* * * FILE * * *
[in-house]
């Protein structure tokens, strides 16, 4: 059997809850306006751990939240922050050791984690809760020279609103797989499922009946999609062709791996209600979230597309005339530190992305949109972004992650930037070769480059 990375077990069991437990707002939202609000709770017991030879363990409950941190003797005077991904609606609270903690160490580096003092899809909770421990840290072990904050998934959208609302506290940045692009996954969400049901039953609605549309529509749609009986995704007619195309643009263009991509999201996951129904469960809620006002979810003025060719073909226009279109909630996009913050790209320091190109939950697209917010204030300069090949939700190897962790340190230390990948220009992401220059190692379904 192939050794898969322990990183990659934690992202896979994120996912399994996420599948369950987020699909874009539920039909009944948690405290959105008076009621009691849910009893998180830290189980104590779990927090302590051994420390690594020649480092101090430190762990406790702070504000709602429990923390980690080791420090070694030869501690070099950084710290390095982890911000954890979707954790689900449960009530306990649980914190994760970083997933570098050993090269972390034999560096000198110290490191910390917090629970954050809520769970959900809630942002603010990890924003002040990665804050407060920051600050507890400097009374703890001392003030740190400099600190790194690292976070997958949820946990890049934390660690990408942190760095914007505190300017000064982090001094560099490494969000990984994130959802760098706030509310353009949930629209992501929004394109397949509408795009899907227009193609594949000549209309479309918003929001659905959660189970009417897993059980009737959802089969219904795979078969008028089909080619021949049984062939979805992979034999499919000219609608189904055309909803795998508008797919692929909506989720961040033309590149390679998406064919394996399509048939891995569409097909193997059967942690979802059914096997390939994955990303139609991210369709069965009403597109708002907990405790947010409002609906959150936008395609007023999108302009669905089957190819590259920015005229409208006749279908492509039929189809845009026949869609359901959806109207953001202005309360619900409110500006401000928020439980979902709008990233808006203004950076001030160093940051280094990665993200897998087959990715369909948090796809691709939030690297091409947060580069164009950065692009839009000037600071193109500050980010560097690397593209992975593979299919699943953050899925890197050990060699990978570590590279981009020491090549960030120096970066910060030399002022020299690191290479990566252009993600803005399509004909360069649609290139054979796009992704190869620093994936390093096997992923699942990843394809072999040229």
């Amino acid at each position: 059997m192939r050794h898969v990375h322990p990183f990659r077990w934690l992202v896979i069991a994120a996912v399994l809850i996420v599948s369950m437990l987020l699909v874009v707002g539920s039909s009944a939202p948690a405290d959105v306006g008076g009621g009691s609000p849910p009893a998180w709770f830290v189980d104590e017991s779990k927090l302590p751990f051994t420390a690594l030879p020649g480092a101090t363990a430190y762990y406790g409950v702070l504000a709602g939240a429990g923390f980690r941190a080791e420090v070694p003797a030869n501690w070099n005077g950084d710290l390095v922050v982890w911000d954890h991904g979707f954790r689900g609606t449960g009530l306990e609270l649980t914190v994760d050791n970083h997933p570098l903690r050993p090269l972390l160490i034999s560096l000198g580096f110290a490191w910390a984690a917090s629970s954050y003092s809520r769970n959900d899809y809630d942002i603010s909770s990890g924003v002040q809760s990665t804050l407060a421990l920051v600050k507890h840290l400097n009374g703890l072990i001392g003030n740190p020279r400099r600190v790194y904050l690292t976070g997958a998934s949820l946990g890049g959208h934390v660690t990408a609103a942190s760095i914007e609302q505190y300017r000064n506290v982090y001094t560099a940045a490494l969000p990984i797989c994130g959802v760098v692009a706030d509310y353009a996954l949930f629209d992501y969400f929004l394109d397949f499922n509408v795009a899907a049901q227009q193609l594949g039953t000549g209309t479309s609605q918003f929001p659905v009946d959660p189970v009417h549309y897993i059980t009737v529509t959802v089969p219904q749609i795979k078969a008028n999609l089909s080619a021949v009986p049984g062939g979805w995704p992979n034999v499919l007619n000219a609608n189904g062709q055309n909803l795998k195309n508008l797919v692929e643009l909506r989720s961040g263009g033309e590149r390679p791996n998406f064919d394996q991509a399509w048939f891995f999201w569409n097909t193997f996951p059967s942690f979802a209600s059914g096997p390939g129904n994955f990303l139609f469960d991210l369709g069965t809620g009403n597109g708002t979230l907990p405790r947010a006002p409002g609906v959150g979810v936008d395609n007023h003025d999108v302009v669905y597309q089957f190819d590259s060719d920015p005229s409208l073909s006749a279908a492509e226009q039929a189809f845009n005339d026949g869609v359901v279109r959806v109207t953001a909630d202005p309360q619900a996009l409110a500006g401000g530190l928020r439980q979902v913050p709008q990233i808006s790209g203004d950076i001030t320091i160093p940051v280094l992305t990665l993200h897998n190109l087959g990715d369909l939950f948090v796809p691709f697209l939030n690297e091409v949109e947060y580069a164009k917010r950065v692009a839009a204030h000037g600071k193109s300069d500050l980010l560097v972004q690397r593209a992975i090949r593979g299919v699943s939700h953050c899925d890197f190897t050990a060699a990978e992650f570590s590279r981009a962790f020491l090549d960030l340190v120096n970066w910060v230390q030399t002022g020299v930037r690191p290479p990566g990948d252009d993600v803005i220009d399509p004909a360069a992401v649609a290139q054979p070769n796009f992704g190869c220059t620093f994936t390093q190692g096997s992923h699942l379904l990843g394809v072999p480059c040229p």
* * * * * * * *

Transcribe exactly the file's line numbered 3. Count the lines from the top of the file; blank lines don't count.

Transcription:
């Amino acid at each position: 059997m192939r050794h898969v990375h322990p990183f990659r077990w934690l992202v896979i069991a994120a996912v399994l809850i996420v599948s369950m437990l987020l699909v874009v707002g539920s039909s009944a939202p948690a405290d959105v306006g008076g009621g009691s609000p849910p009893a998180w709770f830290v189980d104590e017991s779990k927090l302590p751990f051994t420390a690594l030879p020649g480092a101090t363990a430190y762990y406790g409950v702070l504000a709602g939240a429990g923390f980690r941190a080791e420090v070694p003797a030869n501690w070099n005077g950084d710290l390095v922050v982890w911000d954890h991904g979707f954790r689900g609606t449960g009530l306990e609270l649980t914190v994760d050791n970083h997933p570098l903690r050993p090269l972390l160490i034999s560096l000198g580096f110290a490191w910390a984690a917090s629970s954050y003092s809520r769970n959900d899809y809630d942002i603010s909770s990890g924003v002040q809760s990665t804050l407060a421990l920051v600050k507890h840290l400097n009374g703890l072990i001392g003030n740190p020279r400099r600190v790194y904050l690292t976070g997958a998934s949820l946990g890049g959208h934390v660690t990408a609103a942190s760095i914007e609302q505190y300017r000064n506290v982090y001094t560099a940045a490494l969000p990984i797989c994130g959802v760098v692009a706030d509310y353009a996954l949930f629209d992501y969400f929004l394109d397949f499922n509408v795009a899907a049901q227009q193609l594949g039953t000549g209309t479309s609605q918003f929001p659905v009946d959660p189970v009417h549309y897993i059980t009737v529509t959802v089969p219904q749609i795979k078969a008028n999609l089909s080619a021949v009986p049984g062939g979805w995704p992979n034999v499919l007619n000219a609608n189904g062709q055309n909803l795998k195309n508008l797919v692929e643009l909506r989720s961040g263009g033309e590149r390679p791996n998406f064919d394996q991509a399509w048939f891995f999201w569409n097909t193997f996951p059967s942690f979802a209600s059914g096997p390939g129904n994955f990303l139609f469960d991210l369709g069965t809620g009403n597109g708002t979230l907990p405790r947010a006002p409002g609906v959150g979810v936008d395609n007023h003025d999108v302009v669905y597309q089957f190819d590259s060719d920015p005229s409208l073909s006749a279908a492509e226009q039929a189809f845009n005339d026949g869609v359901v279109r959806v109207t953001a909630d202005p309360q619900a996009l409110a500006g401000g530190l928020r439980q979902v913050p709008q990233i808006s790209g203004d950076i001030t320091i160093p940051v280094l992305t990665l993200h897998n190109l087959g990715d369909l939950f948090v796809p691709f697209l939030n690297e091409v949109e947060y580069a164009k917010r950065v692009a839009a204030h000037g600071k193109s300069d500050l980010l560097v972004q690397r593209a992975i090949r593979g299919v699943s939700h953050c899925d890197f190897t050990a060699a990978e992650f570590s590279r981009a962790f020491l090549d960030l340190v120096n970066w910060v230390q030399t002022g020299v930037r690191p290479p990566g990948d252009d993600v803005i220009d399509p004909a360069a992401v649609a290139q054979p070769n796009f992704g190869c220059t620093f994936t390093q190692g096997s992923h699942l379904l990843g394809v072999p480059c040229p």